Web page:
For some of us, this year’s shopping period marked our last first day of school. We are settling our course schedules and, for the first time at Yale, are actually being accepted into the seminars that we want to take. Some of these seminars will start us on the path to becoming doctors, lawyers or academics. Then there are the classes that we’ve come to expect from Yale, the classes that lead us on the path to becoming radio journalists, biotech entrepreneurs and Viking Age historians. In 1968, when the University approved the Residential College Seminar Program, it did so to expose students to both off-the-beaten-path professions and academic niches.

This spring, there will be fewer classes like these. Residential college seminars have been suspended for next semester as a committee of residential college masters, deans, faculty members and students begins to review the program. We haven’t been told the names of its members. Neither has most of campus.

Worse, we do not know why the University has decided the program can’t continue in the spring — even if it were to require the appointment of a temporary seminar coordinator to replace Cathy Suttle.

From its inception 42 years ago, the College Seminar program has given students here the rare opportunity to have a say as to which courses appear in the Blue Book. We are dismayed that we cannot take these special seminars next semester. We want our say.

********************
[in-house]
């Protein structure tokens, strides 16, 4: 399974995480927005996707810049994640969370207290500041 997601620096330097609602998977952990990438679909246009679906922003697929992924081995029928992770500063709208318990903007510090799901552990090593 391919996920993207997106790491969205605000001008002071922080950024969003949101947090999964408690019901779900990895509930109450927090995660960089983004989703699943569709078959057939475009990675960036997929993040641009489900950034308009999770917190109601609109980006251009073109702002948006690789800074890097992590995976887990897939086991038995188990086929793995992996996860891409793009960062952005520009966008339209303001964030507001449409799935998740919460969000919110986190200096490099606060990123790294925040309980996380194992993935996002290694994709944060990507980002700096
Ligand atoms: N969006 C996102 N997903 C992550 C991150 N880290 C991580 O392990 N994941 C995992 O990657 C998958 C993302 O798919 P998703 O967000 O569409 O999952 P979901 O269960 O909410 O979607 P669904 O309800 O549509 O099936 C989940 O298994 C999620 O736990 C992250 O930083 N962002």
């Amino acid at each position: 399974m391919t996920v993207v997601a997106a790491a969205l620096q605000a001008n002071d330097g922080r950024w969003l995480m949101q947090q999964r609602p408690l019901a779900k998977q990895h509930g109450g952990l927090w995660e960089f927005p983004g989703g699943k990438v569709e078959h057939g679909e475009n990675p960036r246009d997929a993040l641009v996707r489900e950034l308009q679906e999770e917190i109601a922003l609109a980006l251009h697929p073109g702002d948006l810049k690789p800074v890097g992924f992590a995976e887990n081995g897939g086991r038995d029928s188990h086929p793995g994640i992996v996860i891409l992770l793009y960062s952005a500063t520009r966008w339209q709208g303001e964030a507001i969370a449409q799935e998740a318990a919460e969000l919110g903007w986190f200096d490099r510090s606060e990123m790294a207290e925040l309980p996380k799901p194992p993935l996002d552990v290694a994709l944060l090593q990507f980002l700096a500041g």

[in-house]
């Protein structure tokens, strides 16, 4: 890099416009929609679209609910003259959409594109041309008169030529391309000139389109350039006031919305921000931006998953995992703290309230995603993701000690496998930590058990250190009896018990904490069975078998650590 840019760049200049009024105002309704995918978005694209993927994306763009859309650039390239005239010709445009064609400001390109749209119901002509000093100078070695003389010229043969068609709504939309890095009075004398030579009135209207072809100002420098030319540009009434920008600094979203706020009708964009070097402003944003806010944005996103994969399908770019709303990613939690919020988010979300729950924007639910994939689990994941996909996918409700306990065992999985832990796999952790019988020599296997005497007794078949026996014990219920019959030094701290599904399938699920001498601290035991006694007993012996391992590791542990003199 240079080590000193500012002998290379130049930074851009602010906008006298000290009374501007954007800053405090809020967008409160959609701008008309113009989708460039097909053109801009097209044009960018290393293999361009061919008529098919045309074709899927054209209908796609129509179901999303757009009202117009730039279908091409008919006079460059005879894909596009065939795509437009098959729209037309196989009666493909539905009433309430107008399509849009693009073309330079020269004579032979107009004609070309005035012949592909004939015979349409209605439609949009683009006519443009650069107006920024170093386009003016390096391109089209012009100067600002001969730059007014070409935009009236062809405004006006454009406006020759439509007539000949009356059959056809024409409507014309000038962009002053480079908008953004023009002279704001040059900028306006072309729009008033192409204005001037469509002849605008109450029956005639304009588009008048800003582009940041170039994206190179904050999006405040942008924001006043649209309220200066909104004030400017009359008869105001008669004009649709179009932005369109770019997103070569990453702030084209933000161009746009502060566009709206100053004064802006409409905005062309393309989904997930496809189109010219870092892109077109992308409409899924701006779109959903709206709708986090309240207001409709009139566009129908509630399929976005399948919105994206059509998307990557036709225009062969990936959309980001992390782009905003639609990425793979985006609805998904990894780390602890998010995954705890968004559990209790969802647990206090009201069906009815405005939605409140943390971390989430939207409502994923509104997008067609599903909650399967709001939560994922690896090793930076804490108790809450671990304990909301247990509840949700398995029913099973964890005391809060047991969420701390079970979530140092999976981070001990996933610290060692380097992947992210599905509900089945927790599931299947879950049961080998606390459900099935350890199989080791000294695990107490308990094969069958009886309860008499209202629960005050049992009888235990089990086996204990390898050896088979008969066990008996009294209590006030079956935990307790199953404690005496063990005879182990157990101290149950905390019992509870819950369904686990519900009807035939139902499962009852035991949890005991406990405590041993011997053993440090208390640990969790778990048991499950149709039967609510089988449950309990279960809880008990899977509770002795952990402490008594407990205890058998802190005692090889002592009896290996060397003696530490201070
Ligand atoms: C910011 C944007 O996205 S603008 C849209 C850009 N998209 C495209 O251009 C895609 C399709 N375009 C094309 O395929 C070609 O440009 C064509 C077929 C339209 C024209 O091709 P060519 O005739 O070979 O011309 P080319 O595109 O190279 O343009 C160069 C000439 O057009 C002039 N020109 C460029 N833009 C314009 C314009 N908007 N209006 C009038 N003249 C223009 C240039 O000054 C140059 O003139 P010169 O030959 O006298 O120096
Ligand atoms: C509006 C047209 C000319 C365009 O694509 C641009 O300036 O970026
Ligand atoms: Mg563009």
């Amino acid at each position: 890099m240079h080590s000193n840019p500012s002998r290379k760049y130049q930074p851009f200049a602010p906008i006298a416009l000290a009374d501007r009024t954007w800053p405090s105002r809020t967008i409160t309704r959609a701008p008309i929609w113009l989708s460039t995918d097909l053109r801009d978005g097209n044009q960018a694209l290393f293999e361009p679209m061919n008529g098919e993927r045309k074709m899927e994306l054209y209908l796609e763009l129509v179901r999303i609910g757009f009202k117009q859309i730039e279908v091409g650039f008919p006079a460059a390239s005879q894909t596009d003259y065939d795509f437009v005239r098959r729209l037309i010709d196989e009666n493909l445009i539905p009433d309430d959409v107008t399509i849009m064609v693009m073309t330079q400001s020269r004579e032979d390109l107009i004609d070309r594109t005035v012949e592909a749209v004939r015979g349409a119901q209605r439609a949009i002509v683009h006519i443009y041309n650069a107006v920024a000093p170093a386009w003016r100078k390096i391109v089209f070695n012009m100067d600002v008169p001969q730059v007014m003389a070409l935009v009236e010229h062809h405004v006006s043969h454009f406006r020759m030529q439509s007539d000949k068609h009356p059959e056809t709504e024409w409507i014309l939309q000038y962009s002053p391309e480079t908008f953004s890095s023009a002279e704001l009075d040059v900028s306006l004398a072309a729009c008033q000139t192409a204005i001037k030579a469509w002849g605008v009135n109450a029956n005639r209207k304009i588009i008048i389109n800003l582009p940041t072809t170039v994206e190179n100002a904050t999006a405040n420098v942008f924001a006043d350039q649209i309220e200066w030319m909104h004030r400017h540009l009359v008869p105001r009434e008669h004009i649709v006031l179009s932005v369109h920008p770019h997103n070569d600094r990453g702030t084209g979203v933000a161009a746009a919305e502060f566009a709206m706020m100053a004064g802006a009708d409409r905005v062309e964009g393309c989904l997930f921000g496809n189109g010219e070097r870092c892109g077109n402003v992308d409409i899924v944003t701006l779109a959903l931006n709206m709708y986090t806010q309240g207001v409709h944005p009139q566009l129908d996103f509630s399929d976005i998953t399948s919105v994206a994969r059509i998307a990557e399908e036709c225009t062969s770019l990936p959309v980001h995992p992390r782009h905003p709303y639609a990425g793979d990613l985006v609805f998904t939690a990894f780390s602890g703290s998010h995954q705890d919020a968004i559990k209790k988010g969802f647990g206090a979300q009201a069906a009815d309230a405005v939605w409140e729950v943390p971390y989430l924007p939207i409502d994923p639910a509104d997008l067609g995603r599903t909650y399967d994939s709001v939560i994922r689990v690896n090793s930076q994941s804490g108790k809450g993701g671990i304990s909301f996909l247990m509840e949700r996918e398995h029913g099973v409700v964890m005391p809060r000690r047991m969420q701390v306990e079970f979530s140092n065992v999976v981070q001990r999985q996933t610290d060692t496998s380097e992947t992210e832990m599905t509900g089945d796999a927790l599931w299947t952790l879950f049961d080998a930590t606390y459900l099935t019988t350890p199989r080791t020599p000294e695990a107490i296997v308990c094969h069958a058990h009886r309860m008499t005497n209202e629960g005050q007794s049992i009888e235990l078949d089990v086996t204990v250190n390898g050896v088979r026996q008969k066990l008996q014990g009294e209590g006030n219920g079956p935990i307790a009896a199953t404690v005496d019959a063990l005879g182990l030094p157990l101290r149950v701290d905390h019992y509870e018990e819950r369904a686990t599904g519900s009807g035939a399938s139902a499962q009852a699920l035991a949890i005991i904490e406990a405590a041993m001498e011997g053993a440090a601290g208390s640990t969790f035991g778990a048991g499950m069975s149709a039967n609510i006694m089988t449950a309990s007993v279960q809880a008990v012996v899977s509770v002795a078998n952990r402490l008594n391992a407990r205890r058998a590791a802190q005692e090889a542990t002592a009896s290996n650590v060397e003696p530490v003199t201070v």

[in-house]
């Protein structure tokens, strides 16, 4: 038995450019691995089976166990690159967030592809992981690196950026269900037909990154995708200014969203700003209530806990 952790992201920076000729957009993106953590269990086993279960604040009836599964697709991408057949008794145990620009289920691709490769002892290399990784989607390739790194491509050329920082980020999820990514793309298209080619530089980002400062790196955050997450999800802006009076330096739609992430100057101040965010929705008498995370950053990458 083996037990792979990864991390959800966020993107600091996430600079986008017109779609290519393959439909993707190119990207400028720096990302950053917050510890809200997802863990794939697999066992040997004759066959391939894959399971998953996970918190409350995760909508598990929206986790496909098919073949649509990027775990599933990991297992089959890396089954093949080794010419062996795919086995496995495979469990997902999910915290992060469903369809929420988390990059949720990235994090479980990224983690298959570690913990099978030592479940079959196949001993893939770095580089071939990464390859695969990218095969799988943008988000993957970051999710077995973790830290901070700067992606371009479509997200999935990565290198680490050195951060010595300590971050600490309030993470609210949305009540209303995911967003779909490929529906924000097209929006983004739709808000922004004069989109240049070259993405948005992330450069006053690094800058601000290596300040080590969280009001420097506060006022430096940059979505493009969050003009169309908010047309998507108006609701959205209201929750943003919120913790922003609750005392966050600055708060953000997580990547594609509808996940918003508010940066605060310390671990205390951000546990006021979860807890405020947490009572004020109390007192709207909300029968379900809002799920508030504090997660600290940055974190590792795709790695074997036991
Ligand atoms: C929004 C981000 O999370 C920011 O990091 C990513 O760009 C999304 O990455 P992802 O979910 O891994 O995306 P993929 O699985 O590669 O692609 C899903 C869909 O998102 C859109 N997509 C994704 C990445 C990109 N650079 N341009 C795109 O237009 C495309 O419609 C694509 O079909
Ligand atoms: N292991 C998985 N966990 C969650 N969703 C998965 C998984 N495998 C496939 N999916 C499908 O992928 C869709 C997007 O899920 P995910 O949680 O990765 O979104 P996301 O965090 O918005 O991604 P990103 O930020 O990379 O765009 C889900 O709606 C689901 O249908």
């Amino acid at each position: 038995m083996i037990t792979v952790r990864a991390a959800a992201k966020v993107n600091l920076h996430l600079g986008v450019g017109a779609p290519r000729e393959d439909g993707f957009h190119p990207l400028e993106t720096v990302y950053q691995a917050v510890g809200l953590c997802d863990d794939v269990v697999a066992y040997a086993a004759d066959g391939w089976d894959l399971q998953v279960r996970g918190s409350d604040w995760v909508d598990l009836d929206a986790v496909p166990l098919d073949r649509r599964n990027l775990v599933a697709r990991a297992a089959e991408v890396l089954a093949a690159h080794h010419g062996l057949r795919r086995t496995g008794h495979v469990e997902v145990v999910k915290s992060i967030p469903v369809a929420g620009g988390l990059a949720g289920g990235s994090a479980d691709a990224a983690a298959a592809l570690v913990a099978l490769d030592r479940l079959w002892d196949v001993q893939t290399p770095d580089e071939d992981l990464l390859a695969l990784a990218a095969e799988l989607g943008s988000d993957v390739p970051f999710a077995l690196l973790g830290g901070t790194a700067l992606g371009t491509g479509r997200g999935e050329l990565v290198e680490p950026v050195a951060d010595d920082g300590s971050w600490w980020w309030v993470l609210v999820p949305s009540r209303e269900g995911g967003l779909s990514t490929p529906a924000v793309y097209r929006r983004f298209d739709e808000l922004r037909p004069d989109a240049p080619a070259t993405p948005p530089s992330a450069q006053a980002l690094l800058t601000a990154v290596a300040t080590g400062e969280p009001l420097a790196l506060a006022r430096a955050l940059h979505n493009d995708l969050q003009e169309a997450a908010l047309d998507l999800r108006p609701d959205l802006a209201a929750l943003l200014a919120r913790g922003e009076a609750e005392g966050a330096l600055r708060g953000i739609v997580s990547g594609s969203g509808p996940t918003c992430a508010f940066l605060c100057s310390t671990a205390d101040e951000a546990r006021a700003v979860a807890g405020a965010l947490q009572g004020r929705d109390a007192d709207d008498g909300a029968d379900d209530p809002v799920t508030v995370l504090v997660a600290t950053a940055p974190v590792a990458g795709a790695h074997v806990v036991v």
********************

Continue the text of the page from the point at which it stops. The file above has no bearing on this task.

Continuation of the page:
This is not to say that the program should be free from review. As John Hall, who created the program when he was the master of Morse College, explained, the success of the program relies on “continued serious application of ingenuity.” And indeed, there are aspects about the program that could be improved — expediting the selection process for seminars, for instance, would do a lot of good. But, at the same time, there is no need for the University to turn its back on the program during this review period. After all, though the Committee on Yale College Education is scrutinizing distributional requirements, we still have to take science and writing classes.

Of course, this comparison may seem extreme: No one argues to do away with the requirements because they provide a framework for students to shape their liberal arts education and hone their reasoning skills. But so do the courses on American criminal justice or former News Chairman William F. Buckley Jr. ’50. This semester, three college seminars fulfill the writing requirement; eight have been pre-approved for credit in a major. Classes exist to fulfill each of the area distributional requirements, humanities, social science and natural science.

Another useful comparison is the University’s current review of teaching sections for large lectures. We wouldn’t want to deny graduate students opportunities to teach as we examine their program. Likewise, we should not deny, even for a semester, local non-academic professionals from teaching Yale students.

At Yale, college seminars fill voids — between departments, between students and administrators, between a liberal arts education and one more focused on what we will do when we graduate. We agree the classes should be reviewed. But they should also be offered this spring.